“The fire department can stop these things?” Henry asked as he helped Jamey get as close to her as they could, their bodies bumping against hers.

“Watchers fear disclosure more than anything. Nothing attracts attention like a fire truck. And it looks like everybody in the neighborhood is out in the street. They could ignore the first few, but not this mob.”

More thunder. The sirens were getting closer. The heat of the burning house and trees pressed against the shield-net. Sweat dripped down Henry’s face, his back. His eyes burned from the salt, even as he tried to wipe it away with his free hand. With his other hand he held on tight to Jamey. Henry could feel Jamey’s sweat on his bare skin; he knew if he licked Jamey’s skin, he would taste salt. The Watchers charged against the net, and ripped, their claws caught in its shimmer and sparkle, frantic to beat the coming fire trucks.

“Get in the car. They’re almost here.”

Henry shoved Jamey into the backseat and crawled in after him and jerked the door closed. Dr. Melloy threw out one last layer of net, this time over the car, and slammed her door closed just as the sirens slowed down. Heavy tires crunched on gravel. He heard water hit fire as one truck started with the burning trees. With the Watchers screaming in the air above them, Dr. Melloy stepped on the gas, barreled down the driveway, hung a left onto Three Chopt, and drove through the crowd. Then she really floored it.

About The Author

Warren Rochelle lives in Charlottesville, Virginia, and has just retired from teaching English at the University of Mary Washington.

His short fiction and poetry have been published in such journals and anthologies as Icarus, North Carolina Literary Review, Forbidden Lines, Aboriginal Science Fiction, Collective Fallout, Queer Fish 2, Empty Oaks, Quantum Fairy Tales, Migration, The Silver Gryphon, Jaelle Her Book, Colonnades, and Graffiti, as well as the Asheville Poetry Review, GW Magazine, Crucible, The Charlotte Poetry Review, and Romance and Beyond.

His short story, “The Golden Boy,” was a finalist for the 2004 Spectrum Award for Short Fiction. His short story “Mirrors,” was just published in Under A Green Rose, a queering romance anthology, from Cuil Press. “The Latest Thing,” a flash fiction story, is in the Queer Sci Fi anthology, Innovation.

Rochelle is also the author of four novels: The Wild Boy (2001), Harvest of Changelings (2007), and The Called (2010), all published by Golden Gryphon Press, and The Werewolf and His Boy, published by Samhain Publishing in September 2016. The Werewolf and His Boy was re-released from JMS Books in August 2020. The Wicked Stepbrother and Other Stories is forthcoming from JMS Books in late September 2020.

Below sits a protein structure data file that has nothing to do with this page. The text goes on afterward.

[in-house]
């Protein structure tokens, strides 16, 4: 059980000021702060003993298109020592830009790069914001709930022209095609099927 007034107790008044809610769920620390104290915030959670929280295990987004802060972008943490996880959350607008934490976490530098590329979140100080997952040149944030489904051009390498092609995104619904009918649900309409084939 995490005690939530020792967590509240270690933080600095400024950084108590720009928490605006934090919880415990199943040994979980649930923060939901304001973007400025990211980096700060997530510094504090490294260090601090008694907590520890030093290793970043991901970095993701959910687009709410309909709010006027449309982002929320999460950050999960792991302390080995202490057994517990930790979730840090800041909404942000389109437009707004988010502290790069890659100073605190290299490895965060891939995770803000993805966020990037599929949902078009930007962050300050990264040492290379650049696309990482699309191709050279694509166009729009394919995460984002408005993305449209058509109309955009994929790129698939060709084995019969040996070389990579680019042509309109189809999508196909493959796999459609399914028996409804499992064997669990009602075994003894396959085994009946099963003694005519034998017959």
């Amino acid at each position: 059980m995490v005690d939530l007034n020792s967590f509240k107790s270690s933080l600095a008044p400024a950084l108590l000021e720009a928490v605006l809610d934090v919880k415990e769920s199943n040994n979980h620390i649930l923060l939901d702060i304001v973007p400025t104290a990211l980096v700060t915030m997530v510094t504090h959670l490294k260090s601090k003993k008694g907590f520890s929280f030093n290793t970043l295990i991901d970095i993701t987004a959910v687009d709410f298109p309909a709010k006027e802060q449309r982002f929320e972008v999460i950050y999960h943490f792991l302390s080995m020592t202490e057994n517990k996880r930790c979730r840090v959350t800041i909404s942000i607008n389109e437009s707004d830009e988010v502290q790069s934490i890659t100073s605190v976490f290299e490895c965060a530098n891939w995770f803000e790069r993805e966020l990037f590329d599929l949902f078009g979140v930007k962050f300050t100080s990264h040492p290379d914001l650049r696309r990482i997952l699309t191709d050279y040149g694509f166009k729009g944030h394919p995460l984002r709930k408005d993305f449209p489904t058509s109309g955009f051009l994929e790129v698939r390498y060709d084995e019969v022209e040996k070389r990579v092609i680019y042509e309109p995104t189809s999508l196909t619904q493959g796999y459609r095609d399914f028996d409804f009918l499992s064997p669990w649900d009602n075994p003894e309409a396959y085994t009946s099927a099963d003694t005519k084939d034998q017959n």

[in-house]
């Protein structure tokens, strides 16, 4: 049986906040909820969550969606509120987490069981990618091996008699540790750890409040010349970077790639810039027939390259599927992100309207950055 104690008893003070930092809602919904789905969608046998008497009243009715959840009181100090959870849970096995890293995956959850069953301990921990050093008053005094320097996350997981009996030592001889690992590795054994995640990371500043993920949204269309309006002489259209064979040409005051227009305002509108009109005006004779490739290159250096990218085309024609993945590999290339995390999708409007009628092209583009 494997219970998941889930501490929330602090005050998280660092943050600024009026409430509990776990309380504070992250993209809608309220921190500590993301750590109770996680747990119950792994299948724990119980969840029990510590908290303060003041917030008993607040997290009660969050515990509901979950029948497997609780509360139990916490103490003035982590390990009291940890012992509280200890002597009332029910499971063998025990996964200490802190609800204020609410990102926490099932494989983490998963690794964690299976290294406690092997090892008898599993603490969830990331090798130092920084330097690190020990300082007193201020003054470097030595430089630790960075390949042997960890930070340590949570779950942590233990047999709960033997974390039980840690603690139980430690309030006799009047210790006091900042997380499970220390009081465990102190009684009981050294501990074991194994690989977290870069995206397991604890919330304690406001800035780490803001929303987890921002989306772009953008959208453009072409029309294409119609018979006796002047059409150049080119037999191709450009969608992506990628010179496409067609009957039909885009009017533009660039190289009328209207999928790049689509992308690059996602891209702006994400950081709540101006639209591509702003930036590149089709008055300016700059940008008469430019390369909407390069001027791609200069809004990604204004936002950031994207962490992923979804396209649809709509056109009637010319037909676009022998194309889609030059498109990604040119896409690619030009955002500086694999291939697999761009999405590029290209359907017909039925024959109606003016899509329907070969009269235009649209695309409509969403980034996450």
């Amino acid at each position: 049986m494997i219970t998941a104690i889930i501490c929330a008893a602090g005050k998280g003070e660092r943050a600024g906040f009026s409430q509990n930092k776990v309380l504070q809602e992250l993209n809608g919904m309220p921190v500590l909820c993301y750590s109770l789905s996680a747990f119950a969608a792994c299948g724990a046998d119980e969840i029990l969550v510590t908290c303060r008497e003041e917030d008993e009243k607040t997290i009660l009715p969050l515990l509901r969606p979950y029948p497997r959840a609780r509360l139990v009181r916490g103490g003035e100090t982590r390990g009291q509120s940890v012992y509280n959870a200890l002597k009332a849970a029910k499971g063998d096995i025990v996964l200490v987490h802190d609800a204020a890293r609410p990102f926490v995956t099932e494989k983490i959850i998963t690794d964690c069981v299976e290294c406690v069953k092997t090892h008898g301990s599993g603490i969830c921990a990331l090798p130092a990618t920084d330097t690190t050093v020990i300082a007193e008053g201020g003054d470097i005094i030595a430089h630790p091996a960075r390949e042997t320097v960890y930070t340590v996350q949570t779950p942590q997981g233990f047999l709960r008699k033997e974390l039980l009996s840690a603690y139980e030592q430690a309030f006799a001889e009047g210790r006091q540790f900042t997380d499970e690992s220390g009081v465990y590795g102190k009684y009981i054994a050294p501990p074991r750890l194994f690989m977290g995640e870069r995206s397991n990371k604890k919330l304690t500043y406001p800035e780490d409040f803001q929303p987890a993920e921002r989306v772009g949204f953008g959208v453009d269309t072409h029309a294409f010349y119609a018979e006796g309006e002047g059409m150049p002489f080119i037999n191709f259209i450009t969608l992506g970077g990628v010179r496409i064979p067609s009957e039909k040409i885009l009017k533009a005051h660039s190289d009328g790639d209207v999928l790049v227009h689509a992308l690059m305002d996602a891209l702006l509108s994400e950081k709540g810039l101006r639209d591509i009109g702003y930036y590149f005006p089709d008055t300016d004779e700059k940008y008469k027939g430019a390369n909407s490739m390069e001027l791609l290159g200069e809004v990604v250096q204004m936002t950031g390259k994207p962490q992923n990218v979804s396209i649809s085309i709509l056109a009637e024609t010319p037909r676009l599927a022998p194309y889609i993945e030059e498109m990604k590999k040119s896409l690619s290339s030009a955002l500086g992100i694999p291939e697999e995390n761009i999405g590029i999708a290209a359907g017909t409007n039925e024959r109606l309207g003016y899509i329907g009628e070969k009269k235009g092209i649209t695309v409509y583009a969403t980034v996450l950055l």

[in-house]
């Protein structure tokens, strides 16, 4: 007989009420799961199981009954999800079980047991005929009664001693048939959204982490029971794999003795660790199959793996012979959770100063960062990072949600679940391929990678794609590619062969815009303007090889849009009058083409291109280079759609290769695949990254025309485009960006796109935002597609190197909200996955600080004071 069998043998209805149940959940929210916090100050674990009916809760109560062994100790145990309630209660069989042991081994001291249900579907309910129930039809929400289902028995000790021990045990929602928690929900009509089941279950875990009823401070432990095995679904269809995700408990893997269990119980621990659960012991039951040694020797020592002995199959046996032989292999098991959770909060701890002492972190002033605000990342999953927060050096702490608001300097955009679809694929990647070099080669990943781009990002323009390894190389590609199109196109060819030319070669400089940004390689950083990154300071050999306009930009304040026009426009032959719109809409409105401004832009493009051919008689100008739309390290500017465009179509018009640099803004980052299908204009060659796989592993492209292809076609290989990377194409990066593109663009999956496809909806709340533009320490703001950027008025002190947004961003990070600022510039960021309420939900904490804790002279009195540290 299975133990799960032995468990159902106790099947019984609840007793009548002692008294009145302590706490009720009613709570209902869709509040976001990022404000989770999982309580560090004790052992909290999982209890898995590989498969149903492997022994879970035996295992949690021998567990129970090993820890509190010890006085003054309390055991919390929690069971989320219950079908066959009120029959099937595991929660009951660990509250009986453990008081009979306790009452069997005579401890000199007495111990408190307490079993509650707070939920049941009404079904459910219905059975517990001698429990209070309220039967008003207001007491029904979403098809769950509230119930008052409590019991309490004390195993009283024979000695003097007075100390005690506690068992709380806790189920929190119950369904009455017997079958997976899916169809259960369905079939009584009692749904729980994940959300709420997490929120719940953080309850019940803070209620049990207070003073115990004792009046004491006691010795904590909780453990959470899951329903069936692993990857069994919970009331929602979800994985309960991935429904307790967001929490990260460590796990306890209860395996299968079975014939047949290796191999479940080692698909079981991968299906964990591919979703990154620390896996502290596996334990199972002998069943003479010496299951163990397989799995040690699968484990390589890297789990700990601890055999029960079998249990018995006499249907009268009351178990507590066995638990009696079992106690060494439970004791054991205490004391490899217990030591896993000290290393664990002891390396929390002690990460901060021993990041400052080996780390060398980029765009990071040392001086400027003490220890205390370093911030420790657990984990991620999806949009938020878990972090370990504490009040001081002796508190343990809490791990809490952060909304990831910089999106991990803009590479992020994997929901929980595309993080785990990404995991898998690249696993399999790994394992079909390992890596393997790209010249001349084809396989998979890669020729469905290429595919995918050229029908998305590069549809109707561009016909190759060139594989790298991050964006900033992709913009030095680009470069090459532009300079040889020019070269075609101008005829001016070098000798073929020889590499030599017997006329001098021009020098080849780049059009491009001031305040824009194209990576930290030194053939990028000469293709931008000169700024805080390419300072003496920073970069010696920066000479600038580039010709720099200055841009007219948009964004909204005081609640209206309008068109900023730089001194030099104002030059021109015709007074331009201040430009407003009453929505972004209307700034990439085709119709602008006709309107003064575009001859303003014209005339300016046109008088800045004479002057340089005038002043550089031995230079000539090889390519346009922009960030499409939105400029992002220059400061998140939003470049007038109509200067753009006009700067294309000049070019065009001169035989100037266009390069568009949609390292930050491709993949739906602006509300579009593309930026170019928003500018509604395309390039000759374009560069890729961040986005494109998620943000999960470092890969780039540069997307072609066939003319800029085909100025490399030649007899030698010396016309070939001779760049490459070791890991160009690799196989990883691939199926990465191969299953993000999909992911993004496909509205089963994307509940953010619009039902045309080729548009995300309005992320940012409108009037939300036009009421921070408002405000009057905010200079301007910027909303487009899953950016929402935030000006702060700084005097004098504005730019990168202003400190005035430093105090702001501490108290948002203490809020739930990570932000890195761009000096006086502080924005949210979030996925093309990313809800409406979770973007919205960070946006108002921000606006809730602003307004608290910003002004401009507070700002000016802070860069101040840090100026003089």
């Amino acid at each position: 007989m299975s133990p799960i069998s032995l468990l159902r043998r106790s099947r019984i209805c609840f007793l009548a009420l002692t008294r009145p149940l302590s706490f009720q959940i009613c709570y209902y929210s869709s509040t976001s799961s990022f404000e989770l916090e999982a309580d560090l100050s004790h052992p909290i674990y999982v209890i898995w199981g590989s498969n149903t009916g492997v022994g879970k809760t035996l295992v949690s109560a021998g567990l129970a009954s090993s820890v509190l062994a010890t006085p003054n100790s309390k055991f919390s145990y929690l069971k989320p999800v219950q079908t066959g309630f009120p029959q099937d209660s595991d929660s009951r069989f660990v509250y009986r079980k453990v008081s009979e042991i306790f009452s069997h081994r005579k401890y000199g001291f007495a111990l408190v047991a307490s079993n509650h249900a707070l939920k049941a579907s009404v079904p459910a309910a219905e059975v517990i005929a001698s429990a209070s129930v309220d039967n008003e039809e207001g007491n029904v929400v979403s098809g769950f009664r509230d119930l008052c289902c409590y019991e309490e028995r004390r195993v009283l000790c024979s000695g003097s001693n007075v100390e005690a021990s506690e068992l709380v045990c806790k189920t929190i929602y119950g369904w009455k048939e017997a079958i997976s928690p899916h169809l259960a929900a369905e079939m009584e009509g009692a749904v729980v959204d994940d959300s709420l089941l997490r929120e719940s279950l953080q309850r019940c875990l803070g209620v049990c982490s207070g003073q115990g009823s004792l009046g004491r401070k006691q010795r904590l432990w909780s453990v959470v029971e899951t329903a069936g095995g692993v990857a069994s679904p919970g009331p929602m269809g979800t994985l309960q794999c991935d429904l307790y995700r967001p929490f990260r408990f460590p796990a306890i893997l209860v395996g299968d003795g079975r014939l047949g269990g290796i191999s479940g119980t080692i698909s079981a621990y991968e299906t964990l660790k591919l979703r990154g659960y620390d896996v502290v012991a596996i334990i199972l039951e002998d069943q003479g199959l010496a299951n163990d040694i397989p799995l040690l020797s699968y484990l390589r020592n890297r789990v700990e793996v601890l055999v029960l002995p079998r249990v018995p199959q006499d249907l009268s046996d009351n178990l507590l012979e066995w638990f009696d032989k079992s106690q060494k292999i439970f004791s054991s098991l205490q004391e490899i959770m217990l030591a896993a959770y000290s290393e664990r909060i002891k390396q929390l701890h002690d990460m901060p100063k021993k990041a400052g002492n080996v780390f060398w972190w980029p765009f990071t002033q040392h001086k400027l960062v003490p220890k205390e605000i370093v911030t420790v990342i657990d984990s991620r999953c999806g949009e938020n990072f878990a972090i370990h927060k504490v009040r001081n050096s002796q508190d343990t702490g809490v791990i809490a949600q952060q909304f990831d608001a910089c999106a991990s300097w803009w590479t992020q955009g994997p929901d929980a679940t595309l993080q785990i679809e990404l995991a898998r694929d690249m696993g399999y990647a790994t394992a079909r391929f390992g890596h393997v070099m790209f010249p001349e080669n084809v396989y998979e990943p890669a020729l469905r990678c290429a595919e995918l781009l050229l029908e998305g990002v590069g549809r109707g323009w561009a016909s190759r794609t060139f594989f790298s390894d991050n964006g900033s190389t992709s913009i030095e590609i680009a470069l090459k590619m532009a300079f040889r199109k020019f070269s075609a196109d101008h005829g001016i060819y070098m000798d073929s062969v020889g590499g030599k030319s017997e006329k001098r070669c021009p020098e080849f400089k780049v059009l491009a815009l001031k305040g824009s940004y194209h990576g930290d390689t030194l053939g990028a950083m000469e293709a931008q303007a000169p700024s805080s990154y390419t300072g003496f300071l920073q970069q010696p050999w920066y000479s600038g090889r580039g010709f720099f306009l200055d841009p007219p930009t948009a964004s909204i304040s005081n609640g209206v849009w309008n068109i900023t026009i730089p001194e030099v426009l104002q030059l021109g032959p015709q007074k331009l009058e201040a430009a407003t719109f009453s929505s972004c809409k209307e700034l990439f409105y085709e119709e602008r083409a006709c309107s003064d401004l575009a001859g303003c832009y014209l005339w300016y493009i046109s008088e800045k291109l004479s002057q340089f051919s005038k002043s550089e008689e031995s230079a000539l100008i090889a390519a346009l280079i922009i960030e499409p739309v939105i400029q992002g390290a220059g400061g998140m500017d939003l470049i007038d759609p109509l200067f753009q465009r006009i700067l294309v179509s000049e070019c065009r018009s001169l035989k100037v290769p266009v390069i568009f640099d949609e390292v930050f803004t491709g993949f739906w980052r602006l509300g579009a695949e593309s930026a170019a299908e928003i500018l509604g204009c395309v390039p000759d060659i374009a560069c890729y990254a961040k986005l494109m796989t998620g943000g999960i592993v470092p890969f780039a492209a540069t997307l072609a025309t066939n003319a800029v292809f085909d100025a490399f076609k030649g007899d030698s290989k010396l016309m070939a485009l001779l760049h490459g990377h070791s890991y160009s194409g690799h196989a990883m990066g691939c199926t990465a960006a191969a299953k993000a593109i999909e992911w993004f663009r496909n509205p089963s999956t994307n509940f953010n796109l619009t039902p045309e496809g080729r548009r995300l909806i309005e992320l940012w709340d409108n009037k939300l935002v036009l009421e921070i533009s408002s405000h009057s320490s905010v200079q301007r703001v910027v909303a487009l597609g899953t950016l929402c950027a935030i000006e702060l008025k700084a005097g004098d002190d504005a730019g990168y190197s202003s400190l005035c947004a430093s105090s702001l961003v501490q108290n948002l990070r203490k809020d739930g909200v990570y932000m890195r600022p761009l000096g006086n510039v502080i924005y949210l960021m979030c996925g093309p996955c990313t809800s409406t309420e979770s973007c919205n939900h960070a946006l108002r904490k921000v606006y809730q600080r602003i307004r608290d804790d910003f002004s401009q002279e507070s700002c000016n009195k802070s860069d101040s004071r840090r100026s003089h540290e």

Social Media

Author Facebook (Personal): https://www.facebook.com/warren.rochelle

Author Facebook (Author Page): https://www.facebook.com/warrenwriter/

Author Twitter: https://twitter.com/WarrenRochelle

Author Goodreads: https://www.goodreads.com/author/show/38355.Warren_Rochelle


Warren is giving away a $20 Amazon gift card with this tour

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Blog Tour: Romeo X Julien by Mary Dumas and Bettina Kurkoski

Romeo X Julien | Mary Dumas and Bettina Kurkoski

BANNER 2 - Romeo X Julien

Release Date: August 1st, 2020

Word Count: 242 pages

Cover Artist: Bettina Kurkoski

Buy Links:

Amazon US | Amazon UK

COVER - Romeo X Julien


Romeo Montague has always been a little awkward. His cousin, Benny, doesn’t help, often tossing him into situations unprepared; like dragging him to a Renaissance Faire in the middle of Wine Country.

Julien Capulet, a respected festival promoter, has his own quirks. While dealing with his crazy parents and goofy gay uncles, he holds out hope of meeting the one who’ll see past all the frills.

Romeo X Julien is a sexy homage to Will Shakespeare, with more comedy than tragedy. Entertaining and tender, it shows how the course of true love may never be smooth, and that the LGBTQ community has come a long way in a short time.



About The Authors

AUTHOR PIC - Romeo X Julien - Mary Dumas

Co-creators, Mary Dumas and Bettina Kurkoski, have been fixtures on the Comic Con circuit since 2003. Mary was on staff for a number of convention groups, while Bettina was the artist in residence for those organizations.

In 2015 this friendship became a partnership in creating the comic series, RomeoXJulien. Following this comic creation lead them to Artists Alley in many Fan Conventions for the next five years. In 2019, with the finish of the story they decided to give the comics a bright new life in full color as a graphic novel.

Author Facebook (Personal): https://www.facebook.com/mary.dumas50

Author Facebook (Author Page): https://www.facebook.com/profile.php?id=100008094378358


Mary is giving away a $10 Amazon gift card with this tour. For a chance to win, enter via Rafflecopter:

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Release Blitz: Taking Stock by A. L. Lester

Taking Stock | A. L. Lester

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Publisher: JMS Books

Release Date: September 19th, 2020

Length: 40,000 words

Buy Link: https://allester.co.uk/takingstock/

Add to Goodreads: https://www.goodreads.com/book/show/54349483-taking-stock



It’s 1972.